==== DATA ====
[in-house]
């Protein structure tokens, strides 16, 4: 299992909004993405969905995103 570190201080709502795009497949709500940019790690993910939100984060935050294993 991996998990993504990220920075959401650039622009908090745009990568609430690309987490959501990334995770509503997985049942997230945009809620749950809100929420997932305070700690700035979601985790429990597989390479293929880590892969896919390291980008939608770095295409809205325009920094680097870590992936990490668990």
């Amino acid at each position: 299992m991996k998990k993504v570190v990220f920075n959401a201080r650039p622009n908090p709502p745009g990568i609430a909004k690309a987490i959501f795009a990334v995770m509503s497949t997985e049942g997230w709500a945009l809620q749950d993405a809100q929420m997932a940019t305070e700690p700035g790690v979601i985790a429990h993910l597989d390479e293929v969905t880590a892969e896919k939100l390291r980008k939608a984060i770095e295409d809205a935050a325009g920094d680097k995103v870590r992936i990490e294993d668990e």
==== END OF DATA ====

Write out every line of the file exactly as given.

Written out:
[in-house]
């Protein structure tokens, strides 16, 4: 299992909004993405969905995103 570190201080709502795009497949709500940019790690993910939100984060935050294993 991996998990993504990220920075959401650039622009908090745009990568609430690309987490959501990334995770509503997985049942997230945009809620749950809100929420997932305070700690700035979601985790429990597989390479293929880590892969896919390291980008939608770095295409809205325009920094680097870590992936990490668990």
């Amino acid at each position: 299992m991996k998990k993504v570190v990220f920075n959401a201080r650039p622009n908090p709502p745009g990568i609430a909004k690309a987490i959501f795009a990334v995770m509503s497949t997985e049942g997230w709500a945009l809620q749950d993405a809100q929420m997932a940019t305070e700690p700035g790690v979601i985790a429990h993910l597989d390479e293929v969905t880590a892969e896919k939100l390291r980008k939608a984060i770095e295409d809205a935050a325009g920094d680097k995103v870590r992936i990490e294993d668990e």